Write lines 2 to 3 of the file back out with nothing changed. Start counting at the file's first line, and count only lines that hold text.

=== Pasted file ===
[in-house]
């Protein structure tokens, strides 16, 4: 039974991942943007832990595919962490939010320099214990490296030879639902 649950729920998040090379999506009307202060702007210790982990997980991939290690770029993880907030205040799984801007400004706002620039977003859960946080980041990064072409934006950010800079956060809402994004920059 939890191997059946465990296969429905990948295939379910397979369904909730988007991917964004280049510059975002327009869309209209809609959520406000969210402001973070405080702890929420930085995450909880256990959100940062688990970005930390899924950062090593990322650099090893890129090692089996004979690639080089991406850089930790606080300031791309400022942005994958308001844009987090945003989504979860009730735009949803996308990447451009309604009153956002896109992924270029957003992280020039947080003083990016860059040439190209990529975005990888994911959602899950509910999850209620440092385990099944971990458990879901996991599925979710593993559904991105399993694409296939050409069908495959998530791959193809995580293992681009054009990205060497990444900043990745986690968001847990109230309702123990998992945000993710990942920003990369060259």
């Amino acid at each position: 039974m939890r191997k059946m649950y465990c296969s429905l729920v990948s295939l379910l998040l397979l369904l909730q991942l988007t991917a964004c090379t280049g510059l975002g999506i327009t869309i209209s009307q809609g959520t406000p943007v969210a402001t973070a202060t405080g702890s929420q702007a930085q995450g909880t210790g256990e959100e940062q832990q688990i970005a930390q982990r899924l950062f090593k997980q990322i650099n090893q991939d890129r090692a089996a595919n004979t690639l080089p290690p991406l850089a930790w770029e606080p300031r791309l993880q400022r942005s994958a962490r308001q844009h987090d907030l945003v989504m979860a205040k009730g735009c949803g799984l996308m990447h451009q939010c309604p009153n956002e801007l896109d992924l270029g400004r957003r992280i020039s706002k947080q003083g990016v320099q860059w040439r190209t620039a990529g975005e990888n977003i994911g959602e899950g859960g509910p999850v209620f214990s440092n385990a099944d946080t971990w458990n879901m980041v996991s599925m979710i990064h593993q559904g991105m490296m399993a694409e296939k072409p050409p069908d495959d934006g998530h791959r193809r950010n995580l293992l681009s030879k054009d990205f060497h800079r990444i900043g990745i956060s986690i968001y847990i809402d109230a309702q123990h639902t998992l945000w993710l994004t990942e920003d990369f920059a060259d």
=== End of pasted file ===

């Protein structure tokens, strides 16, 4: 039974991942943007832990595919962490939010320099214990490296030879639902 649950729920998040090379999506009307202060702007210790982990997980991939290690770029993880907030205040799984801007400004706002620039977003859960946080980041990064072409934006950010800079956060809402994004920059 939890191997059946465990296969429905990948295939379910397979369904909730988007991917964004280049510059975002327009869309209209809609959520406000969210402001973070405080702890929420930085995450909880256990959100940062688990970005930390899924950062090593990322650099090893890129090692089996004979690639080089991406850089930790606080300031791309400022942005994958308001844009987090945003989504979860009730735009949803996308990447451009309604009153956002896109992924270029957003992280020039947080003083990016860059040439190209990529975005990888994911959602899950509910999850209620440092385990099944971990458990879901996991599925979710593993559904991105399993694409296939050409069908495959998530791959193809995580293992681009054009990205060497990444900043990745986690968001847990109230309702123990998992945000993710990942920003990369060259």
């Amino acid at each position: 039974m939890r191997k059946m649950y465990c296969s429905l729920v990948s295939l379910l998040l397979l369904l909730q991942l988007t991917a964004c090379t280049g510059l975002g999506i327009t869309i209209s009307q809609g959520t406000p943007v969210a402001t973070a202060t405080g702890s929420q702007a930085q995450g909880t210790g256990e959100e940062q832990q688990i970005a930390q982990r899924l950062f090593k997980q990322i650099n090893q991939d890129r090692a089996a595919n004979t690639l080089p290690p991406l850089a930790w770029e606080p300031r791309l993880q400022r942005s994958a962490r308001q844009h987090d907030l945003v989504m979860a205040k009730g735009c949803g799984l996308m990447h451009q939010c309604p009153n956002e801007l896109d992924l270029g400004r957003r992280i020039s706002k947080q003083g990016v320099q860059w040439r190209t620039a990529g975005e990888n977003i994911g959602e899950g859960g509910p999850v209620f214990s440092n385990a099944d946080t971990w458990n879901m980041v996991s599925m979710i990064h593993q559904g991105m490296m399993a694409e296939k072409p050409p069908d495959d934006g998530h791959r193809r950010n995580l293992l681009s030879k054009d990205f060497h800079r990444i900043g990745i956060s986690i968001y847990i809402d109230a309702q123990h639902t998992l945000w993710l994004t990942e920003d990369f920059a060259d």